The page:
George Washington Papers

From George Washington to Henry Laurens, 10 December 1777

To Henry Laurens

Head Qrs White Marsh [Pa.] Decr 10th 1777.


I have the honor to inform you, that in the course of last week from a variety of intelligence I had reason to expect that Genl Howe was preparing to give us a general Action. Accordingly on Thursday night he moved from the City with all his Force, except a very inconsiderable part left in his Lines & Redoubts,1 and appeared the next morning on Chesnut Hill in front of, & about three miles distant from our Right wing. As soon as their position was discovered, the pensylvania Militia were ordered from our Right to skirmish with their light advanced parties, and I am sorry to mention, that Brigadr Genl Irvine, who led them on, had the misfortune to be wounded and to be made prisoner. Nothing more occurred on that day. On Friday night the Enemy changed their Ground and moved to our left within a mile of our line, where they remained quiet and advantageously posted the whole of the next day. On Sunday they inclined still further to our left, and from every appearance there was reason to apprehend they were determined on an Action. In this movement, their advanced and flanking parties were warmly attacked by Colo. Morgan & his Corps, and also by the Maryland Militia under Colo. Gist. Their loss I cannot ascertain, but I am informed ⟨i⟩t was considerable, having regard to the number of the Corps who engaged them. About Sunset, after various marches and countermarches they halted, and I still supposed from their disposition and preceding manuvres that they would attack us in the Night, or early the next morning, but in this I was mistaken. On Monday afternoon,2 they began to move again and instead of advancing filed off from their Right, and the first certain account, that I could obtain of their intentions was, that they were in full march towards philadelphia by Two or Three Routs. I immediately detached light parties after them to fall upon their Rear, but they were not able to come up with ’em. The Enemy’s loss, as I have observed, I cannot ascertain. One account from the City is, that Five hundred wounded had been sent in: Another is that Eighty two Waggons had gone in with Men in this situation. These I fear are both exaggerated and not to be depended upon. We lost Twenty Seven Men in Morgans Corps killed & wounded, besides Major Morris, a Brave & gallant Officer, who is among the latter: Of the Maryland Militia, there were also Sixteen or Seventeen wounded. I have not received further Returns yet.3 I sincerely wish, that they had made an Attack, the Issue in all probability, from the di⟨sposi⟩tion of our Troops and the strong situ⟨ation⟩ of our Camp, would have been for⟨tunate⟩ and happy. At the same time, I m⟨ust add,⟩ that reason, prudence, and every principle of policy forbad us quitting our post to attack them. Nothing but success would have justified the measure, and this could not be expected from their position.

The constant attention and watching, I was obliged to give the Enemy’s movements, would not allow me to write before, and this I beleive was the less material, as I have reason to think your Committee, who were in Camp most of the time, & who are now here, transmitted an Account of such Occurrences, as they deemed important in any degree.4 The first cause too, Sir, and my Engagements with the Committee, previous to the coming out of the Enemy, will, I trust, sufficiently apologize for my not acknowledging before, the honor of your favors of the 30th Ulto & 1st Instant, which came to hand in due order and time. I have the Honor to be with great respect Sir Your Most Obedt sert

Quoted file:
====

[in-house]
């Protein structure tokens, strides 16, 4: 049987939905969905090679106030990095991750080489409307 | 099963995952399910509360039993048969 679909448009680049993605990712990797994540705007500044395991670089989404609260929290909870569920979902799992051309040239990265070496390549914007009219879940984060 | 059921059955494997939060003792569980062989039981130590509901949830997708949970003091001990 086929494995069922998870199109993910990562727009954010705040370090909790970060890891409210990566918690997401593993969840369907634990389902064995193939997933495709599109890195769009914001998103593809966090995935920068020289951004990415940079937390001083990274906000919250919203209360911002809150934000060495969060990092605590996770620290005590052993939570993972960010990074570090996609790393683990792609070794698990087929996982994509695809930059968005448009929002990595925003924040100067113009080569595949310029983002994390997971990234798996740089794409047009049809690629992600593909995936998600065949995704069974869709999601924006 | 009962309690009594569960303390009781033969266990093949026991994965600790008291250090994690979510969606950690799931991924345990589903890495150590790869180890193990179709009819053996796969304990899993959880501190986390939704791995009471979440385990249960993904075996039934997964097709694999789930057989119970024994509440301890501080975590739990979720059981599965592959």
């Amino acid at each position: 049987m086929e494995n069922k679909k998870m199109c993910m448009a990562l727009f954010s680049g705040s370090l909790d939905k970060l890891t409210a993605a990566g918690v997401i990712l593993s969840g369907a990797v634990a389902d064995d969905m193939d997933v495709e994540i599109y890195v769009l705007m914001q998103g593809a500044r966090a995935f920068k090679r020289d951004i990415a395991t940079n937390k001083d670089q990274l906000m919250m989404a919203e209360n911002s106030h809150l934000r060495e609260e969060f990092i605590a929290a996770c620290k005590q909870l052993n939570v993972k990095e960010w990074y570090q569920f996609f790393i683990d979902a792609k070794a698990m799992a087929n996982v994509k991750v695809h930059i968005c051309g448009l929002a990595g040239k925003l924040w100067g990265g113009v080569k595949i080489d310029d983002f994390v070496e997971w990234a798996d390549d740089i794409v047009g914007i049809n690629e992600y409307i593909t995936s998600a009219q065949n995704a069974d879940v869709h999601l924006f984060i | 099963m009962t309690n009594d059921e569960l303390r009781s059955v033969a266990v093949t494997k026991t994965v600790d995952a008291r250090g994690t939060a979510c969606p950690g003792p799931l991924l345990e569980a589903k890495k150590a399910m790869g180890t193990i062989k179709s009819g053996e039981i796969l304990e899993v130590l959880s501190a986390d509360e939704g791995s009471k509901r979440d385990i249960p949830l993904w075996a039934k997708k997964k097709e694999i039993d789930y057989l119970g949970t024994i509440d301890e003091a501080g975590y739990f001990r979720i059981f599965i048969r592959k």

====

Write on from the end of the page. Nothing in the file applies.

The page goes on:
Go: Washington

LS, in Robert Hanson Harrison’s writing, DNA:PCC, item 152; Df, DLC:GW; copy, ScHi: Henry Laurens Papers; copy, DNA:PCC, item 169; Varick transcript, DLC:GW. Congress read this letter on 13 Dec. (JCC description begins Worthington Chauncey Ford et al., eds. Journals of the Continental Congress, 1774-1789. 34 vols. Washington, D.C., 1904–37. description ends , 9:1023). The text in angle brackets is torn on the LS and supplied from the copy in DNA:PCC.

1The previous Thursday was 4 December.

2The previous Monday was 8 December.

3For more information on the British army’s threatening movements toward the Continental army’s encampment at Whitemarsh, Pa., between 4 and 8 Dec., see General Orders, 8 Dec., n.1, William Maxwell to GW, 9 Dec., n.1, GW to Patrick Henry, 10 Dec., n.2, and note 4 to this document (see also Lydenberg, Robertson Diary description begins Harry Miller Lydenberg, ed. Archibald Robertson, Lieutenant-General Royal Engineers: His Diaries and Sketches in America, 1762–1780. New York, 1930. description ends , 158–61; André, Journal description begins John André. Major André’s Journal: Operations of the British Army under Lieutenant Generals Sir William Howe and Sir Henry Clinton, June 1777 to November 1778. 1930. Reprint. New York, 1968. description ends , 67–71).

4See the Continental Congress’s Camp Committee to Henry Laurens, 6 Dec., in Laurens to GW, 8 Dec., n.4.

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